What are steel-cut oats?

Of the main three varities, steel-cut are the least-processed variety and maintain more of their original "off-the-plant" look and shape. If you've never seen them before and are used to the other two styles, you may not even recognize them at first as oats, as the grains aren't the typical flat flake but look more like a tiny, nubby corn kernel. 

Steel-cut oats are cut into small pieces with a sharp blade — instead of being steamed or rolled. Because of the lack of processing, steel-cut oats require a longer cooking time – typically around 15-30 minutes on the stovetop. Or leave them overnight in a slow cooker for convenience and wake up to perfect creamy porridge ready to eat. It's not only their appearance that's different from other types oats, but also their taste and texture. If you're looking for a more rustic, hearty, breakfast with a chewier mouthfeel, go for steel-cut.

Rolled and steel-cut oats have a more substantial, hefty texture

Choose which type of oat to use based on the amount of time you have or the desired taste you're after in a recipe. Because they're thinnest and most delicate of the three, a bowl of instant oats will have a finer, softer texture — which can be a plus or a minus depending on what you're after. If you prefer a heartier, chewier texture and bite, rolled oats might be your go-to. And certainly in recipes, be it for muesli, granola, or cookies, you'll want the heftier flake, so stay away from instant.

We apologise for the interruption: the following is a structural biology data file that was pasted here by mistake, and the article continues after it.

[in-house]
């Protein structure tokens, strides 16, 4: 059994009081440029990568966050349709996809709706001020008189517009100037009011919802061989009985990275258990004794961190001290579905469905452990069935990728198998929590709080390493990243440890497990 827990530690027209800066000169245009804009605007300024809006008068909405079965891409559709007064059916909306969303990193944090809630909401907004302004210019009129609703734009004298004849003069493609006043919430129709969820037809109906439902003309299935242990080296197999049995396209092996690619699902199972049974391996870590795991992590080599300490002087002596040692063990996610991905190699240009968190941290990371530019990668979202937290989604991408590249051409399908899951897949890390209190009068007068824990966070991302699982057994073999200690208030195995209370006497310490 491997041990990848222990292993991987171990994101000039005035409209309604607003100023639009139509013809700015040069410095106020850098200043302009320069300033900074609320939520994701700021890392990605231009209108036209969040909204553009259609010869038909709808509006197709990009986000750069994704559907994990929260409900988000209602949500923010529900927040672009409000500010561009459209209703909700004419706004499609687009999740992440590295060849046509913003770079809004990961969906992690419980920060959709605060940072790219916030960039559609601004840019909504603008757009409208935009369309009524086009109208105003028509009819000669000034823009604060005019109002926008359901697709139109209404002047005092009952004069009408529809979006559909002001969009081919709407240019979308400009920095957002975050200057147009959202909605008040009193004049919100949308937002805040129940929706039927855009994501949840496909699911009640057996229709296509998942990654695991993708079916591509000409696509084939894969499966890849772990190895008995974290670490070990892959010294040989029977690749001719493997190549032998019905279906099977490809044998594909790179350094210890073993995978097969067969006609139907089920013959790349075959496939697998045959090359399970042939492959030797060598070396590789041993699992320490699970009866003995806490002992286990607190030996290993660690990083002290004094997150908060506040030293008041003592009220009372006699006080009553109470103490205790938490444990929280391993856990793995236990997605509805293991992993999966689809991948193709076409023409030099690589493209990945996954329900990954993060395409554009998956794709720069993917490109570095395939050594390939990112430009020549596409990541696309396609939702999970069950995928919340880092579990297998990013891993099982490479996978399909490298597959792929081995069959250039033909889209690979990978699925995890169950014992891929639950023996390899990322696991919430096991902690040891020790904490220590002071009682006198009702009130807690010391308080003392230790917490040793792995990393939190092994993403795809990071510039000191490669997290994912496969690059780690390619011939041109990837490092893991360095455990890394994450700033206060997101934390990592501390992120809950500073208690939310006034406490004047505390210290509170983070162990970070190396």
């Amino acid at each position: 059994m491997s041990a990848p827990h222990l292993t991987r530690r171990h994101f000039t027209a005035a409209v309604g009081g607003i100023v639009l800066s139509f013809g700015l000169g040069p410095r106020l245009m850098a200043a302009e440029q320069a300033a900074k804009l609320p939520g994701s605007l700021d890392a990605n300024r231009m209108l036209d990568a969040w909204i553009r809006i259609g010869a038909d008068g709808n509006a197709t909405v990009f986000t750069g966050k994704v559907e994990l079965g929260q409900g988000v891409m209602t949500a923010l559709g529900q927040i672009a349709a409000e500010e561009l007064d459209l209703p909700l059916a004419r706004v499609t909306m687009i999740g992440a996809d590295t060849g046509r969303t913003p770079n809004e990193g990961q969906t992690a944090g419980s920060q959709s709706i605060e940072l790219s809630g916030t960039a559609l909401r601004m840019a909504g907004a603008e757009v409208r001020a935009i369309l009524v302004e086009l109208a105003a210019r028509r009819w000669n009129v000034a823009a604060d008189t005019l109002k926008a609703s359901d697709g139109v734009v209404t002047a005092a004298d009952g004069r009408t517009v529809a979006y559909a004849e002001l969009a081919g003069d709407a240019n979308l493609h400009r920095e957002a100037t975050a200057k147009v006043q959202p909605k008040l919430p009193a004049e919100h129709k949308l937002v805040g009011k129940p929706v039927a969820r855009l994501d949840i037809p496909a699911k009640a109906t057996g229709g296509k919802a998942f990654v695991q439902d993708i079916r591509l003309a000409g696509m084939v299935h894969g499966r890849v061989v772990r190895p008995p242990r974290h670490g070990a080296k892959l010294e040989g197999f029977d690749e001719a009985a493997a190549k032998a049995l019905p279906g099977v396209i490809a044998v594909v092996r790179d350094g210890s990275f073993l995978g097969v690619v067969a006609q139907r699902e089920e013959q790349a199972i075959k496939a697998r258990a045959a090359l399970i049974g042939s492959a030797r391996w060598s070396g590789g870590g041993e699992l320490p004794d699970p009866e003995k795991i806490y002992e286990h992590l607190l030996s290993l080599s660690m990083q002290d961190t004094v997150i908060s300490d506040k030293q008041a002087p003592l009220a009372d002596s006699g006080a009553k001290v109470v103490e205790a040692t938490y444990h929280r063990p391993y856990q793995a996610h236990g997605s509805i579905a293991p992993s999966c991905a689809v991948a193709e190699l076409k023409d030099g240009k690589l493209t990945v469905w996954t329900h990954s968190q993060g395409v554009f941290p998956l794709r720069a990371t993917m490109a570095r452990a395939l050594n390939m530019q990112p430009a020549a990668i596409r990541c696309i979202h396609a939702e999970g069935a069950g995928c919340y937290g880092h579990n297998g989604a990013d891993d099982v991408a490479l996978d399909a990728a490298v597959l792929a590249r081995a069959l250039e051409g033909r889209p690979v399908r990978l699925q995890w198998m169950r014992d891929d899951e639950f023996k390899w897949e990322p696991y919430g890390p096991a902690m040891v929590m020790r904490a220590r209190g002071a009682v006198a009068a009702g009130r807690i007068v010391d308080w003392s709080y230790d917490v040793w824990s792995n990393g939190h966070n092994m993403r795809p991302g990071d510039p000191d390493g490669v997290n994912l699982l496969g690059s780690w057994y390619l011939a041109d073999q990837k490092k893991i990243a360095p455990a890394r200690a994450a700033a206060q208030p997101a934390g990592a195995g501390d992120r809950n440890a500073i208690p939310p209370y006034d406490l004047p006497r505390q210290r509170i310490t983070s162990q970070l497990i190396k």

Steel-cut oats are not only visually granier and coarser, but when cooked have a distinctly nutty taste and chewy texture all their own. Another difference? They keep well for days in the fridge. A pot of cooked steel-cut porridge keeps beautifully in the fridge for breakfasts all week. 

Whichever you prefer, all three can be seasoned according to your liking — sprinkle with brown sugar, toss in fruit, melt a slab of butter overtop, or even use them in savory dishes, similar to a polenta or risotto.

In terms of nutrition, all oats are virtually identical

Despite their physical differences and varying degrees of processing, the great news is that all forms of oatmeal, whether you reach for a scoop of rolled, instant, or steel-cut, pack a punch in terms of nutrition. With all this talk of processing, which normally has a negative connotation in the world of nutrition, you might think the processing degrades the nutritional value of rolled or instant oats. Luckily, the addition of moisture and heat (AKA steaming and rolling) changes the final shape but doesn't actually remove their nutritional goodness. 

Whichever form you choose, you'll be getting significant servings of heart-healthy fiber, energy-sustaining carbs, and antioxidants. (via Medical News Today). The difference in terms of healthiness comes from any added flavors or sweeteners. Instant oats particular tend to be sold in a multitude of flavors. Be sure to check out the nutrition label and avoid those with tons of extra sugar or artificial add-ins for the healthiest option.